By Sheilla Dingus
July 11, 2016
Last week I decided to do a bit of looking into the current case load of the Second Circuit Court of Appeals and published my findings in a short article, Sound of Silence from the Second Circuit. In summary this is the info I mined as I did my “docket dig” for the time span of April 25, 2016 (the day the Second Circuit overturned Judge Berman’s district court ruling in the Brady case) through July 4, 2016.
829 cases were closed in the Second Circuit, an average of 82.9 cases per week.
On the surface this seems like quite a lot but out of the eleven U.S Circuit Courts, the Second Circuit’s caseload is at exactly the median number. The Ninth Circuit closed the most cases with 2,420 while the First Circuit closed the fewest at 349. The average of cases closed in this time frame is 1,169.
32 rehearing requests or en banc petitions were filed.
Of that number, the court had only addressed 4, all of which were denied. The Brady case is unique in that it is the only one with amicus support.
And this brings us to today’s update…
Between July 5 and July 9, 2016, 59 cases were termed in the Second Circuit. Six opinions were issued including one split decision. Sixteen summary orders were also mandated last week. None of these cases has (at this point) elected to file an appeal. From the 22 cases closed by opinion or summary order, surprisingly only five affirmed the prior district court decision.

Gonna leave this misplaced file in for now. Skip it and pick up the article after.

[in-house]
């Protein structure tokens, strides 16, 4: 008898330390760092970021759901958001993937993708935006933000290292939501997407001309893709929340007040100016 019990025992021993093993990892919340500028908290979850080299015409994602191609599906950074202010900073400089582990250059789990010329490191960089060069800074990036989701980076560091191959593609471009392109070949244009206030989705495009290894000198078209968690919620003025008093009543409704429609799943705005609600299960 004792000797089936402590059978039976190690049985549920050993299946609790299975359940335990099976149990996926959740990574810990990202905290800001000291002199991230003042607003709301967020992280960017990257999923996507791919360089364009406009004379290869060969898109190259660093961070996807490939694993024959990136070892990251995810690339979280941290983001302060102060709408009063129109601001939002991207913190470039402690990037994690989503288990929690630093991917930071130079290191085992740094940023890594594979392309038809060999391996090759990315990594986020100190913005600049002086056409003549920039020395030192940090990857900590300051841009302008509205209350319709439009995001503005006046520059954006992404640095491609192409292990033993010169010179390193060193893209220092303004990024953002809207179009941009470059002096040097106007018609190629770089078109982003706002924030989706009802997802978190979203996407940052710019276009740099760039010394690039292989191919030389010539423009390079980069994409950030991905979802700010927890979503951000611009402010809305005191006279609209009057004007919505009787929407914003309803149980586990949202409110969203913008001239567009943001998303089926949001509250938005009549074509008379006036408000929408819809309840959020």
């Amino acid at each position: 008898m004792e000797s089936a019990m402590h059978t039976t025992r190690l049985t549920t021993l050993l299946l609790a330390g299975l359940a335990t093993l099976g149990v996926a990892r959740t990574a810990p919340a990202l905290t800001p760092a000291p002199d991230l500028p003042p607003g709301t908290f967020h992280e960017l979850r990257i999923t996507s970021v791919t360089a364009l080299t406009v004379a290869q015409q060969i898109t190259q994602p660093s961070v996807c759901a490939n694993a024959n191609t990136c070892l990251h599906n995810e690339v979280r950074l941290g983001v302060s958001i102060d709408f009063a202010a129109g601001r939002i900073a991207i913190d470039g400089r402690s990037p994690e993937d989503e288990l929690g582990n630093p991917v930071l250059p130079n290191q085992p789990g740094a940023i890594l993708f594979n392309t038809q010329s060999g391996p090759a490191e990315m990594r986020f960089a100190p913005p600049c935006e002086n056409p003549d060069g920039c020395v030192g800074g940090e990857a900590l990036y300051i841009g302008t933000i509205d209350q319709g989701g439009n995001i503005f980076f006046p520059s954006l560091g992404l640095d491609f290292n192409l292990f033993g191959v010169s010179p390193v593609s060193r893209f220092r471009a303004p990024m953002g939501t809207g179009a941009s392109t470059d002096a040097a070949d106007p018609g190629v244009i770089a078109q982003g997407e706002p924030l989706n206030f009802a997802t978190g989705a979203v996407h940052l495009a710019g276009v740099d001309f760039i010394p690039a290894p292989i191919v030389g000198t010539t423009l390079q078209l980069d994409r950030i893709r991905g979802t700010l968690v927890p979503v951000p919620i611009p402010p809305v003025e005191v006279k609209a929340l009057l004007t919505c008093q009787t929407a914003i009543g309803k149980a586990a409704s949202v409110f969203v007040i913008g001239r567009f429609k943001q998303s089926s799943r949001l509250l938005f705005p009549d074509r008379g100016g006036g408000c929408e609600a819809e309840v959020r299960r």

It does; however appear that the Second Circuit is starting to look at and consider the en banc requests before it.
6 en banc petitions were denied last week.
Another was removed from the cue because a defective filing was not corrected within the allowable time frame. Subtracting these cases from last week’s total brings us to 21 cases (termed since April 25) now awaiting a decision from the Second Circuit as to if a rehearing will be granted.
Do these numbers actually mean anything for Brady and the NFLPA?
Probably not. But as we await word from the court, I do think it’s somewhat interesting to peer into the activity taking place in the chambers.
Sheilla Dingus founded Advocacy for Fairness in Sports in October 2016, after a stint with Defenders of the Wall, a New England Patriots based blog where she dived deep into the legal aspects of Deflategate. Along the way, she observed many inequities in sports and felt a need to address some of the under-reported stories in sports law. She draws from her background as a former professional dancer, who like many of the athletes she writes about, took an early retirement due to orthopedic injuries. After a return trip to college she worked for a legal software company, with seven years as a Project Manager and Analyst. She brings her analytical skills to the table in breaking down complex lawsuits, and enjoys pursuing her longtime interest in journalism.